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Comment Re:IPv6 (Score 1) 113

IETF decided that rather than do piecemeal solutions, they'd do one cleanroom implementation of the internet protocol using everything that had been learned over the decades of IPv4 usage.

HAH! They actively ignored much of what had been learned, and further, ignored what enterprises actually used. They put zero effort into how to get there -- backwards compatibility, migration paths, ... And they gave zero consideration to any aspect of security. IPv6 is the horribly broken, constantly changing ball of shit that it is because of the design-by-committee pile of personal projects and agendas that were nailed together and called a protocol. There were many proposed methods of extending IPv4 address space, but it was agreed to create a new protocol to fix more than just addressing. In the end, we still have to build a new internet -- after decades, we still haven't.

Comment Re:give me a break. (Score 1) 113

#1 - Wrong. This is often trotted out, but an outsider cannot find every machine on your network with just the prefix or a single address. Once inside your network (compromised host), it's possible, but far from dirt simple.
#2 - It's as tested as anything else.
#3 - True, but you can attack anything that has a NAT map as well. And this is partially why privacy extensions exist (your address changes regularly)
#4 - Wrong. This was a basic requirement of early IPv6 standards. It's now "optional", but present in many stacks.
#5 - I'd say it's "full assed" by the few ISPs that bother to offer it at all.

Comment Re:give me a break. (Score 1) 113

Don't blame M$ and Google for what was a basic, founding tenant of IPv6... "None of this bullshit NAT!" And from a second chair in the room, "yeah, and none of this G** D*** DHCP!" By the time we get around the room, IPSec (think all of OpenSSL) had been glued into the protocol. Many hard lessons completely unlearned -- SLAAC, RA's, multicast DNS, etc.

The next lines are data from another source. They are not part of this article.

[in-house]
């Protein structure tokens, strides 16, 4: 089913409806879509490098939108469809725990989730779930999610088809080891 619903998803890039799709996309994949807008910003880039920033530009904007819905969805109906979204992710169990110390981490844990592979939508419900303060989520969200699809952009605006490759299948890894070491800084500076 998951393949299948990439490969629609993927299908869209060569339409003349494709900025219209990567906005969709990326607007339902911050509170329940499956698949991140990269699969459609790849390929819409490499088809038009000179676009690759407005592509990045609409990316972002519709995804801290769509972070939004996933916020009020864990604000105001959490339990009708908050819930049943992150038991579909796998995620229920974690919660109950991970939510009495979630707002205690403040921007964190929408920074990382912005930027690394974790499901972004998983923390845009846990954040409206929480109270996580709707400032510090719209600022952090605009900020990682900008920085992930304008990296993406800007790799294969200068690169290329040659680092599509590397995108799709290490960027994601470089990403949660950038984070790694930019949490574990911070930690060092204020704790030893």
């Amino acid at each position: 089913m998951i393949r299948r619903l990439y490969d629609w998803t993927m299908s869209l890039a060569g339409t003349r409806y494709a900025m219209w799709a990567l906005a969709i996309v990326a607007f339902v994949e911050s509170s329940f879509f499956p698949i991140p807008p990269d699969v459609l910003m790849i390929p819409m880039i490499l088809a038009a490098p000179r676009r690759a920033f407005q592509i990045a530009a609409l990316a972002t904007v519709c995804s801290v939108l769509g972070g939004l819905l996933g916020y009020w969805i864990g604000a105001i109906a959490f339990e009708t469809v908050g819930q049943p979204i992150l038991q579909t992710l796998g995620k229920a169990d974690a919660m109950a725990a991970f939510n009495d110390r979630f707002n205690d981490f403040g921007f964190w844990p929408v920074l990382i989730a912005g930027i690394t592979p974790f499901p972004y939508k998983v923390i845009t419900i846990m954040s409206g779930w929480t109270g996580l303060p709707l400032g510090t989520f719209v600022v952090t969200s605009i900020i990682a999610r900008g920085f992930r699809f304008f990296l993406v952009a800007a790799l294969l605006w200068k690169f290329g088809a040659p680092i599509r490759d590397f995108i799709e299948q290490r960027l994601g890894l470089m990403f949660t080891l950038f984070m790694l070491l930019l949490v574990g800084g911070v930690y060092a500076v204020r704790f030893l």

If you want something to blame on Google, ask them why Android doesn't support DHCPv6.

[On the subject of SLAAC: this wasn't such a bad idea on the surface. However, the types of limited machines SLAAC specifically called out were *NEVER* going to be able to run anything close to a standards compliant IPv6 stack. It's a very stupid optimization once all the other designed-by-committee bullshit was stapled together. And worse, to date it has simply cemented the completely anti-IPv6 mindset of 64/64 network/host divide. So much so, that Stupid(tm) has been built into silicon!]

Comment Re:give me a break. (Score 1) 113

Those professionals hate it because it's a constantly moving target. If IPv6 were one thing to implement, ONCE, they'd've done it long ago. However, that's not the case. Even today, it's a constantly changing ball of shit.

IPv6 is a different way to doing things. NAT does involve a "firewall" -- 'tho it's unlikely to be watching traffic with an eye to security. With IPv6, security is not automatic; firewall rules have to be manually crafted.

Comment Re:give me a break. (Score 1) 113

"every flavor"? You mean NAT? Shit we've all been using since the mid-90s? ISPs have been grasping at straws because they can't get any more v4 addresses, and still have to connect a growing number of users to the v4 internet. (and develop v6 CPE hardware and infrastructure, AND still get the v6 only connected to the v4 internet.) And their answer has been NAT as well; just on a scale beyond reason.

Comment Re:give me a break. (Score 1) 113

XP has an IPv6 stack, but I wouldn't go so far as to say it "supports v6". It only supports SLAAC. (pinning a static address is a pain in the ass, and doesn't always survive a reboot) There is zero GUI integration for managing it. The OS will not use it for it's own internal processes (namely DNS.) And Microsoft has never officially supported it.

It's also so hopelessly out-of-date, it only barely works. Very little of what is considered IPv6 today is supported.

Comment Re:There's nothing you can do about idiot admins (Score 1) 91

The issue is not the server, per se, but the components that can only be run from that old version. I have a few of those still around (toshiba pbx management engine: you give it its own VM and never fuck with any part of it! Shut down the VM when it's not being used.)

if he built things right in the first place

WRONG. Obviously you aren't a programmer, nor do you know any. Functions get changed, renamed, deprecated, and removed. No matter how well you write your java craplet, changes in the JRE will eventually break it. I have a desktop full of various versions simply because apps can't work with newer versions. The same is true of perl, python, and php applications on Linux.

Comment Re:The Cisco way seems.....old (Score 1) 77

(Cisco knows this and that's why they bought Meraki)

So they could nickel-and-dime you in the cloud as well.

Meraki is ok. But their hardware is way too expensive, and the never ending cloud management fees can't be ignored. For an enterprise that can't afford a huge IT staff, the stuff is perfect, if costly.

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